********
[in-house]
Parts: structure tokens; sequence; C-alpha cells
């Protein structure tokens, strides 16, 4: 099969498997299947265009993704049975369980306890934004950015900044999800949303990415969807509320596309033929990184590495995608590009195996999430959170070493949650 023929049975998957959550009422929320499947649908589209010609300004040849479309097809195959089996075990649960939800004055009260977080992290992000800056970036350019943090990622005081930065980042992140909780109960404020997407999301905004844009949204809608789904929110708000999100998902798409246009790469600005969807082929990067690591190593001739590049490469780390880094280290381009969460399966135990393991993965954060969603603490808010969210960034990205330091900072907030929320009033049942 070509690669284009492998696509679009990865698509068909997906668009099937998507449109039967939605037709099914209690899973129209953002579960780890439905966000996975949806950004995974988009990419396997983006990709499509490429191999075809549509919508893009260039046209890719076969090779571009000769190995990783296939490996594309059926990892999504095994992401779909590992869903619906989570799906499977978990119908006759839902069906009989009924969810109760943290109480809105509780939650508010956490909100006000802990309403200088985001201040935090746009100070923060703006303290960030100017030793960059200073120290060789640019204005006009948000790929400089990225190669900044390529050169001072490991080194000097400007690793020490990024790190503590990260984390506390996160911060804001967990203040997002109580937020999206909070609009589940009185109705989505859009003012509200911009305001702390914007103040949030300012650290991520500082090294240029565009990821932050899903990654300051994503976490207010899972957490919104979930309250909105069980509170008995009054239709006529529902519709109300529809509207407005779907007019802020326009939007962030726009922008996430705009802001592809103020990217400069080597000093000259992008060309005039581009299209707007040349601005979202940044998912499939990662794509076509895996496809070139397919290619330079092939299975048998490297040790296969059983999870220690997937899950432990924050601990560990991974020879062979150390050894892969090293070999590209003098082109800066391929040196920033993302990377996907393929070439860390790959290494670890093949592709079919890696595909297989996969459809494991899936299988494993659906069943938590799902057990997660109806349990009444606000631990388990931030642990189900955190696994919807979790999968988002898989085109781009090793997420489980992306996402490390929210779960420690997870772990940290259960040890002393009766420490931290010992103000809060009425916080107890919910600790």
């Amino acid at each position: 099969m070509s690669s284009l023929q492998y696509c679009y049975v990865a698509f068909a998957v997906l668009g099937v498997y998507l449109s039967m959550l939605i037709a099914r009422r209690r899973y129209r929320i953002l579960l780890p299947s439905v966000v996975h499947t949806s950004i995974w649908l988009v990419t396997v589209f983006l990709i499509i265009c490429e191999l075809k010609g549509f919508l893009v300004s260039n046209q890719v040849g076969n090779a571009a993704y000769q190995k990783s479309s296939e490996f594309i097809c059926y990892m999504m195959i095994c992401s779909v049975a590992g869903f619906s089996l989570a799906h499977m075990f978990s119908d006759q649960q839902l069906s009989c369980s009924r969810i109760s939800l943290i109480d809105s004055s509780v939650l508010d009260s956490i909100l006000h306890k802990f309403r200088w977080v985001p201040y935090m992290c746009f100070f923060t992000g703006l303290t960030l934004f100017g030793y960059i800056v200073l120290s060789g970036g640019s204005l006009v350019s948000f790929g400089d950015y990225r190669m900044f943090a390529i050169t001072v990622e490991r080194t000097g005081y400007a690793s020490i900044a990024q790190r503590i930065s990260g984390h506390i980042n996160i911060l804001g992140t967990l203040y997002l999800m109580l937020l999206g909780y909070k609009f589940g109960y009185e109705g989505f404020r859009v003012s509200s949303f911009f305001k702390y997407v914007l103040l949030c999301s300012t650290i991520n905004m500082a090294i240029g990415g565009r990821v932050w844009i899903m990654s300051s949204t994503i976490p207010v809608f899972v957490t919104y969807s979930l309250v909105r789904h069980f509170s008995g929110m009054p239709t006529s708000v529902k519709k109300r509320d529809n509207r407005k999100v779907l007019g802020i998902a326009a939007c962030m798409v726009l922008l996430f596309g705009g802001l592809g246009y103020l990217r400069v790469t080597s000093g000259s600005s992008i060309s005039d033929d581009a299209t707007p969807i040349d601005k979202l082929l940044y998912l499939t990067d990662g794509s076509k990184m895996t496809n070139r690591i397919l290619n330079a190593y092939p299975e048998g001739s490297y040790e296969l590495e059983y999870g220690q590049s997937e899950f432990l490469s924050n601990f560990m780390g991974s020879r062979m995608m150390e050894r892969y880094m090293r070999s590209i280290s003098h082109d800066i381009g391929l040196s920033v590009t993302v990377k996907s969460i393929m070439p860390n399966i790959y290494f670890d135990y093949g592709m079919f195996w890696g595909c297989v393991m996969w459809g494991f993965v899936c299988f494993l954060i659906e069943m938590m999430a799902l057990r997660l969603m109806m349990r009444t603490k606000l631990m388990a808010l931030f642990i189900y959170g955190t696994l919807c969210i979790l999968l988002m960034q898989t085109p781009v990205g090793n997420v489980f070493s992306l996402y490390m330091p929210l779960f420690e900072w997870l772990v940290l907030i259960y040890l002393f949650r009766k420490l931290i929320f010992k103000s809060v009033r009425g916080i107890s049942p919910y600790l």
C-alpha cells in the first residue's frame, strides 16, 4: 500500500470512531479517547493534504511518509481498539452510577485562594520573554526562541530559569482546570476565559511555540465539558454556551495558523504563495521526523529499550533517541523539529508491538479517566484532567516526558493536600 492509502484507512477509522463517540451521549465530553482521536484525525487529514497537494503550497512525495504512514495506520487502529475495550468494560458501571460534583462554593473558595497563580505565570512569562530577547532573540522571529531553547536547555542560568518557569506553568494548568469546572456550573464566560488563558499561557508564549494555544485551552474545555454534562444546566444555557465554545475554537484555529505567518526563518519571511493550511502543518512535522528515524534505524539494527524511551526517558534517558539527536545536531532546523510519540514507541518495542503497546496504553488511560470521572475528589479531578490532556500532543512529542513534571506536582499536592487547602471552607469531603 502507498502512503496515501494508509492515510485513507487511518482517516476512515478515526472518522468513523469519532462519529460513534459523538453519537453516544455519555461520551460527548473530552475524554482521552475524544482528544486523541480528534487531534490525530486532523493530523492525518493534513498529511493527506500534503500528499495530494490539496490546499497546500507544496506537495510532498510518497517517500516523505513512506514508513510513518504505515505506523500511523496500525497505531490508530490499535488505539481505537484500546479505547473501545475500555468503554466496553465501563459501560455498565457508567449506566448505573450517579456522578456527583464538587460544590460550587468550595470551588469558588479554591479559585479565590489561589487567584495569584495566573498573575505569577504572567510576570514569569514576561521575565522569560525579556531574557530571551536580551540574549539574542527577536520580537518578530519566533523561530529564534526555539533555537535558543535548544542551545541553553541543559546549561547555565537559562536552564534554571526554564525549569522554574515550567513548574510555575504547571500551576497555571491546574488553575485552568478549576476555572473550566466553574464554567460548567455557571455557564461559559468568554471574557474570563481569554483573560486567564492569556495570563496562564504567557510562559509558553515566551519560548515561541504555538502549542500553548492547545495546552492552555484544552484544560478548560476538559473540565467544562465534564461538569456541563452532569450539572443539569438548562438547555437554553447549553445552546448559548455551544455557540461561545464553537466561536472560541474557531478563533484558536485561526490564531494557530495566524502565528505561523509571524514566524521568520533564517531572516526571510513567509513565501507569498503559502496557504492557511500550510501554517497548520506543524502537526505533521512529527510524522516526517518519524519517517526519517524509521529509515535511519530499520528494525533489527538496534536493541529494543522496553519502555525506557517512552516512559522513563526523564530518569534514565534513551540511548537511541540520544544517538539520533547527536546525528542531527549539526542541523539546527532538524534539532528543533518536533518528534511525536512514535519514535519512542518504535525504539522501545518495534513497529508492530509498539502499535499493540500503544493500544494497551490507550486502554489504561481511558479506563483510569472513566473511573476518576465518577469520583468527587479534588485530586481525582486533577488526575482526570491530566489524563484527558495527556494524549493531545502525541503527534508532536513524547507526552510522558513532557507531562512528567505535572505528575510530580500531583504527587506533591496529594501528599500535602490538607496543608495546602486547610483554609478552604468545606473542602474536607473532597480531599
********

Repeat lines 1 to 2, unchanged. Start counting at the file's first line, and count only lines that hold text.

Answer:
[in-house]
Parts: structure tokens; sequence; C-alpha cells